According to the Centers for Disease Control and Prevention (CDC 2009), by 2030 the portion of the U.S. population aged 65 and older will double to about 71 million. The growing number of older Americans will put unique demands on public health, aging services and the nation’s healthcare system. The CDC suggests that chronic diseases (e.g., cardiovascular disease, stroke, cancer and diabetes) place a profound health and economic burden on older adults, owing to associated long-term illness, diminished quality of life and greater healthcare costs.
I“It’s not in my genes to be fit.” “My grandkids wore me out, and I can’t exercise.” “I was just lucky to lift that much weight.” “My days are so boring—the only thing I look forward to is a good meal.”
Did you know that neuroscientists are now convinced that the brain is capable of superior performance even into the 10th decade and beyond? Terry Eckmann, PhD, an associate professor at Minot State University in North Dakota and an advisory board member of the International Council on Active Aging, shares what you can do for your mental and physical health to promote a healthy brain.newsletter_teaser: Did you know that neuroscientists are now convinced that the brain is capable of superior performance even into the 10th decade and beyond? Terry Eckmann, PhD, shares what you can do for your mental and physical health to promote a healthy brain.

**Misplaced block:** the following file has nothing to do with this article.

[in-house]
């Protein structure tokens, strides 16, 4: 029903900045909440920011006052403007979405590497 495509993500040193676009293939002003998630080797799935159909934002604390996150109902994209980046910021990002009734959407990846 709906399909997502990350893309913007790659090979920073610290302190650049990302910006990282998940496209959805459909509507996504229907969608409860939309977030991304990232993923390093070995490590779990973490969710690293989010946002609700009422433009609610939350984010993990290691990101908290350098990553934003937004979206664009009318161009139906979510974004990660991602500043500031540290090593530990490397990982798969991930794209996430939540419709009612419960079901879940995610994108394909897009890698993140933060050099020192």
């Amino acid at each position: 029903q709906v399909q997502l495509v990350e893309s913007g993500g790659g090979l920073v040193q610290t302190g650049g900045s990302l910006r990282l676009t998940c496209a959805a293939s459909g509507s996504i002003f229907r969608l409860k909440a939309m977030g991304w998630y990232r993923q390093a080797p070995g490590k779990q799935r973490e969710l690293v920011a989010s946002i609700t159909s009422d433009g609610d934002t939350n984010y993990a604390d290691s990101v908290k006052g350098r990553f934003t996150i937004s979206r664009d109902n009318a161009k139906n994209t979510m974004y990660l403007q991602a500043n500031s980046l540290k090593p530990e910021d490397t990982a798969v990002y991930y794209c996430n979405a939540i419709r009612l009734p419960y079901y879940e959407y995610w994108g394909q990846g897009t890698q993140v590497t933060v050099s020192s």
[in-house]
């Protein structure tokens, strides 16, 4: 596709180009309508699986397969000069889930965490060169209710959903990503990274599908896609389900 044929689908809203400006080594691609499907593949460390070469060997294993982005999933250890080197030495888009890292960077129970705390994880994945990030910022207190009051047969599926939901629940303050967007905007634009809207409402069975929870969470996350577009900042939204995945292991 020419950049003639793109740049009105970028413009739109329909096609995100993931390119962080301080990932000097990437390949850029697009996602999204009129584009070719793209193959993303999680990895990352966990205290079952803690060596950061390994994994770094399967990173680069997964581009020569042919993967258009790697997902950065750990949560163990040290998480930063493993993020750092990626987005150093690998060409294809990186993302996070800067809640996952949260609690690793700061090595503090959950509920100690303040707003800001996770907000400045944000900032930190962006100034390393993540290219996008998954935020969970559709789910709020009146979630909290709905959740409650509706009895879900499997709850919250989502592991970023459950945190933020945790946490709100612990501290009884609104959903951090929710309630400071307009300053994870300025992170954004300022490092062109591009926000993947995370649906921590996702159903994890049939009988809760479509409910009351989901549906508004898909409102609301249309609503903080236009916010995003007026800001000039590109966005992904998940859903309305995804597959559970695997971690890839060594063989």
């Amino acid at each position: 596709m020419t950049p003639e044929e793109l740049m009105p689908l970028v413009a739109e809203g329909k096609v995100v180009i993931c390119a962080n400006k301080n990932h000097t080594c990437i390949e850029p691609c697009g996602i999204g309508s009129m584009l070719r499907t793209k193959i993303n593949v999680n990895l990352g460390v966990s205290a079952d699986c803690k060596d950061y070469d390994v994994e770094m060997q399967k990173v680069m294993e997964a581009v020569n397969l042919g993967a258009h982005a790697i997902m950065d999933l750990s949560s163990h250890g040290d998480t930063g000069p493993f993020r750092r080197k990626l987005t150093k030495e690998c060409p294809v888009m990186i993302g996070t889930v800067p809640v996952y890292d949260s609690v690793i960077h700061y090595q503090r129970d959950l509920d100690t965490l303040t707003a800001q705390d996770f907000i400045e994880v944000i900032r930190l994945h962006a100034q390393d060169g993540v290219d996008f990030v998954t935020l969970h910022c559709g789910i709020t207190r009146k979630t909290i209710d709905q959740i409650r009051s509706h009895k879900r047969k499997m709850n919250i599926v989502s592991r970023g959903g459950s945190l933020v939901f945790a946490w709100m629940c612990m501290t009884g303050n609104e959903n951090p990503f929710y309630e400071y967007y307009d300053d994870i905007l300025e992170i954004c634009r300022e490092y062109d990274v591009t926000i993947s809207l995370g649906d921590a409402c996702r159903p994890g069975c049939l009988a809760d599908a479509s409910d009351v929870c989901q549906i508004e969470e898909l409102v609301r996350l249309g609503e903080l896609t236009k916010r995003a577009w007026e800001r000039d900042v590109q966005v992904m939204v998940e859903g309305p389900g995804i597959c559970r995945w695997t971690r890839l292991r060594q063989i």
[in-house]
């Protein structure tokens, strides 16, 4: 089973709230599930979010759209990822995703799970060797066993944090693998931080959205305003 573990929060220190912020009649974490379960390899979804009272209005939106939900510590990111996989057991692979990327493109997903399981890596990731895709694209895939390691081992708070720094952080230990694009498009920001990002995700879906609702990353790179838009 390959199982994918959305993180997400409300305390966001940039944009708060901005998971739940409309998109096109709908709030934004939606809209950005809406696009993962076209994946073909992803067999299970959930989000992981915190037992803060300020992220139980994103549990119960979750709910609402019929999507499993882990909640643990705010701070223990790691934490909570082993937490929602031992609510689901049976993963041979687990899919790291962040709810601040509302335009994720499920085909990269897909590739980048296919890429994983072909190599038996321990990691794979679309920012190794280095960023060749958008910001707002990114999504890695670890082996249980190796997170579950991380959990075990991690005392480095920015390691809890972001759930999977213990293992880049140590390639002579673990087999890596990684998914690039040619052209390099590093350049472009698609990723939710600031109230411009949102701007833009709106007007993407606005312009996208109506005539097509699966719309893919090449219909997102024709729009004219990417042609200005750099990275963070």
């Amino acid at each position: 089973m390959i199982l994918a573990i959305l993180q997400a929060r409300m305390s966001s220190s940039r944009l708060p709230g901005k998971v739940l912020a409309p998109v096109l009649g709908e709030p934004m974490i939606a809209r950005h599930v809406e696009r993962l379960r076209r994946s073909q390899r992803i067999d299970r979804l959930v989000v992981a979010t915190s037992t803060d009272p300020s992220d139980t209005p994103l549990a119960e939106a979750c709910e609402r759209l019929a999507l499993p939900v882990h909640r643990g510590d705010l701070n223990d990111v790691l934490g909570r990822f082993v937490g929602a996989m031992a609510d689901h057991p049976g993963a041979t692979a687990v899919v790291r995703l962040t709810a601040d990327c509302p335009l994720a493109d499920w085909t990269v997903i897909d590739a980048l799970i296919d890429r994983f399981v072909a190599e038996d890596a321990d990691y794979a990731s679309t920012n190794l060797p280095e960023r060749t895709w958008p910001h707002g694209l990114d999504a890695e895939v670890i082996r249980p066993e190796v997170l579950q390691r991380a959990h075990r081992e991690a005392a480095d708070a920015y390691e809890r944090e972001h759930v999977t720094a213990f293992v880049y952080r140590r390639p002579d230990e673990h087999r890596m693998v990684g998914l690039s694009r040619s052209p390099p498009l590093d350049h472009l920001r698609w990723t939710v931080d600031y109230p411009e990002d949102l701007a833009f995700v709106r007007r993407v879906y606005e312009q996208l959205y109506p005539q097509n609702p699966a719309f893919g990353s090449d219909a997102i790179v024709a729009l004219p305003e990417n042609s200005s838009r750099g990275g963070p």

Studies have shown that seated desk work can have negative health and mobility repercussions as we age. A new study suggests that physically demanding jobs can also impact function later in life.
The study included 5,200 public sector employees participating in the Finnish Longitudinal Study on Municipal Employees. The primary purpose of the study was to understand the impact of leisure-time physical activity (LPA) and occupational physical activity (OPA) on mobility limitations among older adults.